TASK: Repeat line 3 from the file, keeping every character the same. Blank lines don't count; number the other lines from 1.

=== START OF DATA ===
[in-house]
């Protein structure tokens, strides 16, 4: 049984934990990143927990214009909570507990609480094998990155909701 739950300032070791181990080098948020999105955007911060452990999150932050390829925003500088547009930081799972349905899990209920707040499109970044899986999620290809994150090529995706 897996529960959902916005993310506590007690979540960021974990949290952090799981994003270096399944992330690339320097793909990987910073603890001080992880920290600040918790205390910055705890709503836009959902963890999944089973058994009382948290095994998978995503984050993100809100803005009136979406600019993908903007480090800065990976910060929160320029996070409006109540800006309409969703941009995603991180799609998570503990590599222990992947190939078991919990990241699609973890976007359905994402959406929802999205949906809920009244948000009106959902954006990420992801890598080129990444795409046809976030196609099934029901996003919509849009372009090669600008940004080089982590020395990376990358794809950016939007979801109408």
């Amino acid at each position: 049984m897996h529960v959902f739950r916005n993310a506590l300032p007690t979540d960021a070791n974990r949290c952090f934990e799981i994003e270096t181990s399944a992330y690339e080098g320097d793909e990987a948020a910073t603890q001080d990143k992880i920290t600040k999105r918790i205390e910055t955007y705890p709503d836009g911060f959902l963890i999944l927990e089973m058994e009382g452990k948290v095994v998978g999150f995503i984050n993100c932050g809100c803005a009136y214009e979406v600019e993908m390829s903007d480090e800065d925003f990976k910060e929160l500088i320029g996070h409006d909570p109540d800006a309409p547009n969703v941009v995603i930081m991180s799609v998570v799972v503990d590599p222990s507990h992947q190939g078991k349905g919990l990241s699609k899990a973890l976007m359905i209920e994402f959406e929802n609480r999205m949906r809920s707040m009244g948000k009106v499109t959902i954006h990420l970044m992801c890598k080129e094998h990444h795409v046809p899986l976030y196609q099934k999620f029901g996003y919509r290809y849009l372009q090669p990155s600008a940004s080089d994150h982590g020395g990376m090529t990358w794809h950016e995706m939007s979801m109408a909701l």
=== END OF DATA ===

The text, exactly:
């Amino acid at each position: 049984m897996h529960v959902f739950r916005n993310a506590l300032p007690t979540d960021a070791n974990r949290c952090f934990e799981i994003e270096t181990s399944a992330y690339e080098g320097d793909e990987a948020a910073t603890q001080d990143k992880i920290t600040k999105r918790i205390e910055t955007y705890p709503d836009g911060f959902l963890i999944l927990e089973m058994e009382g452990k948290v095994v998978g999150f995503i984050n993100c932050g809100c803005a009136y214009e979406v600019e993908m390829s903007d480090e800065d925003f990976k910060e929160l500088i320029g996070h409006d909570p109540d800006a309409p547009n969703v941009v995603i930081m991180s799609v998570v799972v503990d590599p222990s507990h992947q190939g078991k349905g919990l990241s699609k899990a973890l976007m359905i209920e994402f959406e929802n609480r999205m949906r809920s707040m009244g948000k009106v499109t959902i954006h990420l970044m992801c890598k080129e094998h990444h795409v046809p899986l976030y196609q099934k999620f029901g996003y919509r290809y849009l372009q090669p990155s600008a940004s080089d994150h982590g020395g990376m090529t990358w794809h950016e995706m939007s979801m109408a909701l």